Most teenagers who get scouted to play soccer in the countries where it’s the top professional sport end up falling by the wayside, and they give up formal education very early on — at the age of 16 or so. They do get paid along the way, though.

              The “student athlete” bullshit is the last remnant of the Avery Brundage-era myth of paternalistic amateurism.

              • actor212 says:

                16? Try younger. More like 13. Messi moved to Spain where Barcelona had a rare disorder he suffered from treated at age 11.

                Think about that: age 11, with no guarantees he’d make it AND a debilitating medical condition, he moves to Spain from Argentina for the chance to play in La Liga.

                • Mark says:

                  On the other side, Barcelona were willing to pay for hormone treatment which his family couldn’t otherwise afford.

                  In the general case though, the trade of underage players in soccer is something of a meat market though, especially from Africa. Pay for apprentice players is little better than subsistence.

          • My issue with the “student athlete” scam, is that our national fixation on the “student” aspects feels to me to be in no small part due to latent racism. No one is anguishing over whether music prodigies, actors, comedians, tech nerds, chess prodigies, or for that matter baseball players, skiiers, or hockey players, skip college to pursue their careers. We only care when it comes to the (mostly black) athletes in basketball and football.

            Indeed.

            “From the outside, from where you sit, it doesn’t look good. But just imagine their shock and grief. Last year their father/husband was an idol, a symbol of integrity in the deeply corrupt and smarmy enterprise of big-time college sports, author of the ‘Grand Experiment’ that sought to bring success with honor to dear old State. He was Saint Joe, a throwback to an era when football players actually took real classes and graduated along with the rest of their cohort. (Indeed, the graduation rate for Penn State’s African-American players has matched that of its white players; few football programs can say as much.)”

      • cpinva says:

        maybe the problem is what you majored in.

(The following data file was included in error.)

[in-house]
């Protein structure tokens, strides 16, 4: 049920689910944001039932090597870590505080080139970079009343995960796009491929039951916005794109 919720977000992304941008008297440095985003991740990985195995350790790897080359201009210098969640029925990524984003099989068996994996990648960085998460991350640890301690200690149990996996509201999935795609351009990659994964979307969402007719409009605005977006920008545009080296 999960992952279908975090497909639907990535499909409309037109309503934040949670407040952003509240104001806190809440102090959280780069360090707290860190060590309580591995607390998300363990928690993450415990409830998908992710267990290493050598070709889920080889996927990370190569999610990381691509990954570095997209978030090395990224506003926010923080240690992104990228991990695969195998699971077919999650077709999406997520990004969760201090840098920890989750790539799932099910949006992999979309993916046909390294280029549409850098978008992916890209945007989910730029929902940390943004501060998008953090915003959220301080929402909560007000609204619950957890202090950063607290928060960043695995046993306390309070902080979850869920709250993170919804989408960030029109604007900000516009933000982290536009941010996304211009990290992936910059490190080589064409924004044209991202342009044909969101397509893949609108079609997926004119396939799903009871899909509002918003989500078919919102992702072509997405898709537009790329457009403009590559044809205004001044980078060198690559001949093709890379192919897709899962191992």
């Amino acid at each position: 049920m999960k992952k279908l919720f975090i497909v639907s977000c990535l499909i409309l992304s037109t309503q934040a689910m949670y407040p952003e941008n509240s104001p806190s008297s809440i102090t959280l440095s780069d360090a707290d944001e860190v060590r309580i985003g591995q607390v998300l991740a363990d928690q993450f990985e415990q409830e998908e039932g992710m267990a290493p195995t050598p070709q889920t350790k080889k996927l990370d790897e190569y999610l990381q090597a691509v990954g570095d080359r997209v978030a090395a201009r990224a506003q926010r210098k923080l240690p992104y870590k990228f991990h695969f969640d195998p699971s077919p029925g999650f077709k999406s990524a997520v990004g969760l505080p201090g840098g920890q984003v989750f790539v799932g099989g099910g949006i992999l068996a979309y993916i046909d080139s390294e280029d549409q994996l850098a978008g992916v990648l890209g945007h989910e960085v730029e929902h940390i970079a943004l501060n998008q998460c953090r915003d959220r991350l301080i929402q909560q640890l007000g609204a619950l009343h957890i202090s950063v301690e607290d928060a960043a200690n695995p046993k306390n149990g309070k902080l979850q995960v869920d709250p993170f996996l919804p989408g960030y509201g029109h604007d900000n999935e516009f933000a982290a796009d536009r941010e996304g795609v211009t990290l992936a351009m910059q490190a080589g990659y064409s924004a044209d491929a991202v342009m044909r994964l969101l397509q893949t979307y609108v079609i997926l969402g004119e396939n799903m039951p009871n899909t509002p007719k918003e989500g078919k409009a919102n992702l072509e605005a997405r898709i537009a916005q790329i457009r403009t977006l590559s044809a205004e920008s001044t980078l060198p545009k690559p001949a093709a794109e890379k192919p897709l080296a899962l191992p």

“I loved college and learned a lot, but frankly, a vanishingly small percentage of the things I learned are actually useful in my day to day professional or personal life.”

        as for myself, all the basics i learned, lo these many moons ago, still apply. i was an accounting major, so i took lots of classes involving math, statistics, law, accounting, tax, econ, computer science, etc. the longer i’m in the biz, the more it all applies, on a daily basis. again, it could just be a difference in majors.

        • dave says:

          Obviously, if I became a psychologist, the stuff I learned as a psychology major would be (somewhat) useful. However, the substance learned in pursuing an undergraduate psychology degree is itself pretty basic and unhelpful in the actual professional practice of psychology/psychiatry. Most of that stuff is learned in graduate/medical school and mostly in actual practice.

          The same is true of law and other professions which require graduate degrees to enter.

          Obviously, accounting is different since it does not require a graduate degree and most of what you need to know can be imparted in an undergraduate classroom.

    • Bill Murray says:

      My niece graduated from a program that was fairly similar in outline to what Manziel is doing here, although my niece was not in sports management. Should her parents have been concerned about this? She got a decent job on graduation just before the depression hit and has kept it, so it worked out reasonably well

  5. alexander von humbug says: